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Ramirez puts on show on All-Star stage

Tribe's 3rd baseman goes 2-for-2 with stolen base in AL's victory
MLB.com @MLBastian

MIAMI -- Jose Ramirez introduced himself to the world in style. When the Indians' third baseman slid into second base in the third inning of Tuesday's All-Star Game presented by Mastercard, his helmet shot away from his head, tumbling to the infield dirt and revealing his choppy blond locks.

That is an image that Tribe fans have grown accustomed to witnessing, and now the rest of baseball got to enjoy what Ramirez looks like with the spotlight on him. In the American League's 2-1, 10-inning win over the National League, Cleveland's third baseman collected a pair of hits and stole a base, flashing the aggressiveness that defines his play.

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MIAMI -- Jose Ramirez introduced himself to the world in style. When the Indians' third baseman slid into second base in the third inning of Tuesday's All-Star Game presented by Mastercard, his helmet shot away from his head, tumbling to the infield dirt and revealing his choppy blond locks.

That is an image that Tribe fans have grown accustomed to witnessing, and now the rest of baseball got to enjoy what Ramirez looks like with the spotlight on him. In the American League's 2-1, 10-inning win over the National League, Cleveland's third baseman collected a pair of hits and stole a base, flashing the aggressiveness that defines his play.

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"It was awesome," Indians All-Star outfielder Michael Brantley said. "On the biggest stage, he's still doing what he's been doing for us day in and day out."

Besides Ramirez and Brantley (1-for-2), the Indians also had Andrew Miller (who picked up the save with a scoreless 10th), Francisco Lindor (0-for-2) and Corey Kluber on the AL roster, marking the team's most All-Stars since 2004. Cleveland's entire coaching staff was also on hand, with bench coach Brad Mills handling the managerial duties while manager Terry Francona rests and recovers from a heart procedure back home.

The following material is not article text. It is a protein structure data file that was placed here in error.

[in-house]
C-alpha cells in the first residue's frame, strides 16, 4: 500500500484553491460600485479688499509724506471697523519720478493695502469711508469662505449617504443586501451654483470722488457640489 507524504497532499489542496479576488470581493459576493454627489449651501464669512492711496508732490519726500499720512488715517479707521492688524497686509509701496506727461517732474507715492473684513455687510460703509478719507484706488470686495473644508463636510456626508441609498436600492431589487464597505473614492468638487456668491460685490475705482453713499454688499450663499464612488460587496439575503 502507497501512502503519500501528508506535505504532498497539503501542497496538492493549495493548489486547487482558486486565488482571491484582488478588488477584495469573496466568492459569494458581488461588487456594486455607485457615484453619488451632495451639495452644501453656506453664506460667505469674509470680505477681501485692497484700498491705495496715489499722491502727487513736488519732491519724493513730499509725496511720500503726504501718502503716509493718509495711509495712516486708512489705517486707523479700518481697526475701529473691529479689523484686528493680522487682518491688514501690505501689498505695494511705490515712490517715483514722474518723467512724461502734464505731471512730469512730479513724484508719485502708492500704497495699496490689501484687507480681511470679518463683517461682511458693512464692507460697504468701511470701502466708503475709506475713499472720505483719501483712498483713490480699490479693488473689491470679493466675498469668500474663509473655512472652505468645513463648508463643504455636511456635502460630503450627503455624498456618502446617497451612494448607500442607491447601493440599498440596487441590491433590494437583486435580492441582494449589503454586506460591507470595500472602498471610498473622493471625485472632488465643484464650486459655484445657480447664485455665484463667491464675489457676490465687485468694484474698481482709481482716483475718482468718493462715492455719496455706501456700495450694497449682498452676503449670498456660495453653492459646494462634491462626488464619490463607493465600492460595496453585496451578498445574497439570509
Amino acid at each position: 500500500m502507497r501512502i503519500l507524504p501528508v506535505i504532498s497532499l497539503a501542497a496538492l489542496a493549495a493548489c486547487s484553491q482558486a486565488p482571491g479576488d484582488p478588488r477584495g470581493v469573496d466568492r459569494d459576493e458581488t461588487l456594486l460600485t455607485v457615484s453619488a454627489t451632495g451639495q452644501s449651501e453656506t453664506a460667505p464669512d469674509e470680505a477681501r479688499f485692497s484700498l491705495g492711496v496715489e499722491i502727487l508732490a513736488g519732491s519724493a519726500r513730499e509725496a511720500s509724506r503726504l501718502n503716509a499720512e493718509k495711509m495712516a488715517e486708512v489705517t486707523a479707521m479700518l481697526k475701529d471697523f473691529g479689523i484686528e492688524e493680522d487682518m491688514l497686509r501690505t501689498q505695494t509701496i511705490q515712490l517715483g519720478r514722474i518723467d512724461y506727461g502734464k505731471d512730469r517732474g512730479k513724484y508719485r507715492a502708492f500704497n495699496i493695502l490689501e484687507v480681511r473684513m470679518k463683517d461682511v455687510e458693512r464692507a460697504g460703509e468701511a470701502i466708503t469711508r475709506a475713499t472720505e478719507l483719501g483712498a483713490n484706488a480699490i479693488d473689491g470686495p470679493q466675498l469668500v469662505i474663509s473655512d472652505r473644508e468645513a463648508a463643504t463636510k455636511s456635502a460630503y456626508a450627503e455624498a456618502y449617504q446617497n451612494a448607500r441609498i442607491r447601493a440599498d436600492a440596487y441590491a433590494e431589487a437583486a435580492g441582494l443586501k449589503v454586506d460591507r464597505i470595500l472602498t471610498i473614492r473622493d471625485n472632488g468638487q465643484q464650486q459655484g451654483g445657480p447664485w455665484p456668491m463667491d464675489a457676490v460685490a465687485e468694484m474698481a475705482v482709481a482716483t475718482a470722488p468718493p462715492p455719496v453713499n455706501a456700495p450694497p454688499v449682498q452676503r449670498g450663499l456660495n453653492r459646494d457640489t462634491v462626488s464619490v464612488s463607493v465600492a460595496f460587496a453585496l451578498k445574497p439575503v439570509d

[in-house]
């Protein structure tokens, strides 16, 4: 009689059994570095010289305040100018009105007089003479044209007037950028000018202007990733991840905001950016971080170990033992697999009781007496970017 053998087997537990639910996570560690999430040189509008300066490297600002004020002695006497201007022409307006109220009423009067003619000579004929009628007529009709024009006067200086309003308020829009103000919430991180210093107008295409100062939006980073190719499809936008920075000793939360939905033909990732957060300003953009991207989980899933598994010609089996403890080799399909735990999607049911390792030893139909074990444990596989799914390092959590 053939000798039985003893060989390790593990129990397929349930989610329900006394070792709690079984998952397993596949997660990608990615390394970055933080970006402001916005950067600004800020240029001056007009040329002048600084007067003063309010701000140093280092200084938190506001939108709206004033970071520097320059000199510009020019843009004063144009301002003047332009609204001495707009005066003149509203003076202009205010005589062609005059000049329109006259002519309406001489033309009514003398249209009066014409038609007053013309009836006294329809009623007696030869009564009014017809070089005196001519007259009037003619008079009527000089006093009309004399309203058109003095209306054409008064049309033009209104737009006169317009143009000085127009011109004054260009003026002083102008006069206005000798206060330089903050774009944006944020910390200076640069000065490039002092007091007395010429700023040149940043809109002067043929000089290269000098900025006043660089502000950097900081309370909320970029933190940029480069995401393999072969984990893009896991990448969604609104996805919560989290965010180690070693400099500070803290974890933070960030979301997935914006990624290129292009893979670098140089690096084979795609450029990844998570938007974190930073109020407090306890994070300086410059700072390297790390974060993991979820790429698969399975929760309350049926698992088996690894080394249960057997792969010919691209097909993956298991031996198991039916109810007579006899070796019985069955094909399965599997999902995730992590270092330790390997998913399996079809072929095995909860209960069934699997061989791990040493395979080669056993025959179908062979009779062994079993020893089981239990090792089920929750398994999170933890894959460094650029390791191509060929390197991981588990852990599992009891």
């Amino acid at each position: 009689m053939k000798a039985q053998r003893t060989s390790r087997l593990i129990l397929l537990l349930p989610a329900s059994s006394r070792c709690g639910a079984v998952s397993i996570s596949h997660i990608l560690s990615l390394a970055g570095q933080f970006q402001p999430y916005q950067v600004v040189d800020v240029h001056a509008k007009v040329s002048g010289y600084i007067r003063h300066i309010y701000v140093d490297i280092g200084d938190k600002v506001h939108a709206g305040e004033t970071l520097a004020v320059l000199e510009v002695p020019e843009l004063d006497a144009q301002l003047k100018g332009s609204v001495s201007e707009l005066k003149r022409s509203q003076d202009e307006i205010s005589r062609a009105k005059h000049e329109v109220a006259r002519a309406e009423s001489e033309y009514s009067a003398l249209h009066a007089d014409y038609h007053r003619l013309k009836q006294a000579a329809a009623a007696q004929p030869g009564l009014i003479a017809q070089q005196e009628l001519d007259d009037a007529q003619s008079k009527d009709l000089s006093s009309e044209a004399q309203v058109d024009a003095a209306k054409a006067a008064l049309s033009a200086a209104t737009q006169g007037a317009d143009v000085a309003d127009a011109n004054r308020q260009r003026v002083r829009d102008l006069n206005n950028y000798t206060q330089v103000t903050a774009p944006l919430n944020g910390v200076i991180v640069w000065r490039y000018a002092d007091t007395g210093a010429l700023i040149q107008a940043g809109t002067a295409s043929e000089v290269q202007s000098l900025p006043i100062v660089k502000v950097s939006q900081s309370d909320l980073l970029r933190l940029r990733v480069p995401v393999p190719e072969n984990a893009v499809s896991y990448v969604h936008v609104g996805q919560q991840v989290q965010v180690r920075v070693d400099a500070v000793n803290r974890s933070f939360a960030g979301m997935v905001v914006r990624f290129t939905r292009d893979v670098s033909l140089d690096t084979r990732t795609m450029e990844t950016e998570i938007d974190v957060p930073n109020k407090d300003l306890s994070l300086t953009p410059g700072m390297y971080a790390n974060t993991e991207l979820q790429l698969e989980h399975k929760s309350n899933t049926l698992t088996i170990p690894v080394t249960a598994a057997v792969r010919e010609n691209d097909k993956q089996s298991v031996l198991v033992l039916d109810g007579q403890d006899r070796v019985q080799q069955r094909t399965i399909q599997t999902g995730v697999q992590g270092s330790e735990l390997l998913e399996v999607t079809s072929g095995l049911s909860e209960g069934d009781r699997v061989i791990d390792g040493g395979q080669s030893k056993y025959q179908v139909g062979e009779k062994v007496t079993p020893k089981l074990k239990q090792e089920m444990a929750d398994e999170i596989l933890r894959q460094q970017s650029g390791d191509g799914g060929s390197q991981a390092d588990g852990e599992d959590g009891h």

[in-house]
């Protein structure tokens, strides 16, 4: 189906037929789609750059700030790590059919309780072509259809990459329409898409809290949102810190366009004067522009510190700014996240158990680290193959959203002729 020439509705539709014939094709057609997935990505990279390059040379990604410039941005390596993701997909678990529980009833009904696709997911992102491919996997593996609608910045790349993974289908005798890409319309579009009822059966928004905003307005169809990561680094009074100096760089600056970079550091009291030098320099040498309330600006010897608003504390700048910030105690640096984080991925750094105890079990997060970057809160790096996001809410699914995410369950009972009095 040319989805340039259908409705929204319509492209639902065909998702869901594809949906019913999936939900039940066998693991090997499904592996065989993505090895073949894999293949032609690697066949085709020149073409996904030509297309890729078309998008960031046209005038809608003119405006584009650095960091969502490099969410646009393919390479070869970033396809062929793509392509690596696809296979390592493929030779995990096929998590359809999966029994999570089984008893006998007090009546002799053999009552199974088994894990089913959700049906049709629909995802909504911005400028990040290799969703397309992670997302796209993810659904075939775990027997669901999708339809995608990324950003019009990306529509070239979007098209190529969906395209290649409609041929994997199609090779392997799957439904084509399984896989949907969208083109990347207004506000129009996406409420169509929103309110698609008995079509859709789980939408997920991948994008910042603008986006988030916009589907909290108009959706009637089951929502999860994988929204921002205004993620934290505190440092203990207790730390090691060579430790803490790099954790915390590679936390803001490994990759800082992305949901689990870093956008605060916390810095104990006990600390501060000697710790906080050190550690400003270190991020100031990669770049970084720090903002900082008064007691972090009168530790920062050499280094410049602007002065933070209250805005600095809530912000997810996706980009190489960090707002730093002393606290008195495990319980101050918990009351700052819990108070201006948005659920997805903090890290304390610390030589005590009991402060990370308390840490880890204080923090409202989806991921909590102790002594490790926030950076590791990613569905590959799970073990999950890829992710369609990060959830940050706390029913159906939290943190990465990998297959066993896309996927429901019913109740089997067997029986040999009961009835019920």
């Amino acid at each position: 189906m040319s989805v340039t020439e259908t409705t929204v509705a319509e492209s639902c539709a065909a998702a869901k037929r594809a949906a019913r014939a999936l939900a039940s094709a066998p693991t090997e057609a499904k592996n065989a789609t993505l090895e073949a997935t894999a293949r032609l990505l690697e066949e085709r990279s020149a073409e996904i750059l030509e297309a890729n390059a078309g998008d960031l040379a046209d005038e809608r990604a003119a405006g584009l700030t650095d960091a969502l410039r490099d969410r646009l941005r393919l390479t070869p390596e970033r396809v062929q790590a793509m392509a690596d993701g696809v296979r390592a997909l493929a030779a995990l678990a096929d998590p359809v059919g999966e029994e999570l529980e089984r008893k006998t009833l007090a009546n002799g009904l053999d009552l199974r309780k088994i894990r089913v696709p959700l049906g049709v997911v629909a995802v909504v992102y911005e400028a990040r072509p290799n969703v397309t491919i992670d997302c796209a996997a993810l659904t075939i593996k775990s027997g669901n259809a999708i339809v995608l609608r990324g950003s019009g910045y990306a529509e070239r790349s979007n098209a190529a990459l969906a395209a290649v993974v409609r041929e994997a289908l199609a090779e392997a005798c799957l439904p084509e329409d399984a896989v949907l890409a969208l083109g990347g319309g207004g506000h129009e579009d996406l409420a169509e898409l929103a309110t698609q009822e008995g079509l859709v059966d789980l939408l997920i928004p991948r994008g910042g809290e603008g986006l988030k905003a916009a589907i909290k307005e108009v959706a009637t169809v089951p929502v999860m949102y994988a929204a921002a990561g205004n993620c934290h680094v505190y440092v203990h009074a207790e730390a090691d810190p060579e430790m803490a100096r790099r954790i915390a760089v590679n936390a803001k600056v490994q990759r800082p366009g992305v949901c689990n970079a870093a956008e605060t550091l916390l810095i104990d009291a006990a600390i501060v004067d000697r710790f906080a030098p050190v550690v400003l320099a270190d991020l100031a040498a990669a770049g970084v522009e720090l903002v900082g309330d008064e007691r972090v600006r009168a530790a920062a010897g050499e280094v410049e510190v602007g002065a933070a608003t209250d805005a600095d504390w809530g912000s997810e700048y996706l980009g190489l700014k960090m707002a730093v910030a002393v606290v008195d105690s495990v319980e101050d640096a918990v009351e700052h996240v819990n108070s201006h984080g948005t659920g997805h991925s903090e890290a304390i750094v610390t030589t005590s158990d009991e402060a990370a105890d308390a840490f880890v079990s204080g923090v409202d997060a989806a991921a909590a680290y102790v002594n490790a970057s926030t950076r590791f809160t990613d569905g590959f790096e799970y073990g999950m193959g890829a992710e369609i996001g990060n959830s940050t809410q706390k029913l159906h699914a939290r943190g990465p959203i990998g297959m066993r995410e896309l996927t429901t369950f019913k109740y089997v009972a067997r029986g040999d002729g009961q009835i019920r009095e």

All-Star Week was a great moment for the Indians' organization as a whole, but it was Ramirez who put on the show when the big lights came on at Marlins Park.

Video: 2017 ASG: Ramirez swipes second base in the 3rd

"I feel so happy," said Ramirez, who had his parents, brother and two close friends in attendance. "It was something that was really special and really beautiful for me. And I'm going to remember it forever."

Ramirez, who was the first Indians player to be named an All-Star via fan voting since 2001, pulled the first pitch he saw from NL starter Max Scherzer into right field for a single in the first inning.

"As soon as he got the base hit," Lindor said, "I was like, 'Ah, that's one.' Josey, doing what he does."

Facing Cardinals starter Carlos Martinez in the third inning, Ramirez again shot a pitch into right for another single. Ramirez then stole second, putting himself on an exclusive list.

This marked the 30th time in All-Star history that a player finished with at least two hits and a stolen base (Yonder Alonso did the same on Tuesday). Before Ramirez, that had not been accomplished since 2010 (David Wright) and not by an AL player since 2008 (J.D. Drew). Ramirez and Kenny Lofton (1996) are the only Indians players to achieve the feat.

Tweet from @MLBastian: Here's Jose Ramirez's zone profile (using batting average) since June 1, and the two pitches he hit for singles tonight. pic.twitter.com/i2mbtctdfY

"Those of us in Cleveland are the least shocked of anybody," Miller said. "His swagger and his excitement for this game, I think when we saw those hits, we all just kind of rolled our eyes and said, 'Of course.' If there's anybody that's going to go out there and back it up, it's him."

Ramirez's teammates also have to stay on their toes when he is around them.

Consider what happened at the end of the T-Mobile Home Run Derby on Monday night. While the AL players swarmed Yankees slugger Aaron Judge in celebration, Lindor began to feel water being dumped on him. The Indians' shortstop turned and saw a grinning Ramirez, who then took off running.

"When we celebrate, we're supposed to throw it on the person that did well," Lindor said with a laugh. "He always throws the water on me. I'm throwing water at Judge, and all of a sudden I'm getting wet. I was like, 'What's going on?' I look and Ramirez is running. I'm like, 'Really?' He does that every time. It's the same person every time. Unreal."

Unreal is a fitting summation of Ramirez's play in the first half, too.

"He's turned himself into quite a player," Kluber said. "It seems like each year, and even kind of within each year, he continues to improve. He keeps adding another dimension to his game."

Jordan Bastian has covered the Indians for MLB.com since 2011, and previously covered the Blue Jays from 2006-10. Read his blog, Major League Bastian, follow him on Twitter @MLBastian and Facebook.

Cleveland Indians, Jose Ramirez